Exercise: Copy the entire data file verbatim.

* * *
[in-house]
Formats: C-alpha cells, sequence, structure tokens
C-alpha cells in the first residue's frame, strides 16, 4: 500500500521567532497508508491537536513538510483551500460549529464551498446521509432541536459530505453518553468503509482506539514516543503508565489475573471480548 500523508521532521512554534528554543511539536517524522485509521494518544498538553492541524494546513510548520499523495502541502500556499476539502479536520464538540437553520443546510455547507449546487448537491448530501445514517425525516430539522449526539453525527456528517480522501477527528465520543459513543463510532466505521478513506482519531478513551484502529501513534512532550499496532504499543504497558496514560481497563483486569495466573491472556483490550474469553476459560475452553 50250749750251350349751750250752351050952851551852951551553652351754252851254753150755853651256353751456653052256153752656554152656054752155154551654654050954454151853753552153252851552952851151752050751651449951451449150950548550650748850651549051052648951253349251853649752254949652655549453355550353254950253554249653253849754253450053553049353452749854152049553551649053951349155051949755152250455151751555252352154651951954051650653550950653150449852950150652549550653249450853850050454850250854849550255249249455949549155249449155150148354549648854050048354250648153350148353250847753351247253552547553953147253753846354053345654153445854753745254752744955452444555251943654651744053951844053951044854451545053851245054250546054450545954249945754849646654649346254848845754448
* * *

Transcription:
[in-house]
Formats: C-alpha cells, sequence, structure tokens
C-alpha cells in the first residue's frame, strides 16, 4: 500500500521567532497508508491537536513538510483551500460549529464551498446521509432541536459530505453518553468503509482506539514516543503508565489475573471480548 500523508521532521512554534528554543511539536517524522485509521494518544498538553492541524494546513510548520499523495502541502500556499476539502479536520464538540437553520443546510455547507449546487448537491448530501445514517425525516430539522449526539453525527456528517480522501477527528465520543459513543463510532466505521478513506482519531478513551484502529501513534512532550499496532504499543504497558496514560481497563483486569495466573491472556483490550474469553476459560475452553 50250749750251350349751750250752351050952851551852951551553652351754252851254753150755853651256353751456653052256153752656554152656054752155154551654654050954454151853753552153252851552952851151752050751651449951451449150950548550650748850651549051052648951253349251853649752254949652655549453355550353254950253554249653253849754253450053553049353452749854152049553551649053951349155051949755152250455151751555252352154651951954051650653550950653150449852950150652549550653249450853850050454850250854849550255249249455949549155249449155150148354549648854050048354250648153350148353250847753351247253552547553953147253753846354053345654153445854753745254752744955452444555251943654651744053951844053951044854451545053851245054250546054450545954249945754849646654649346254848845754448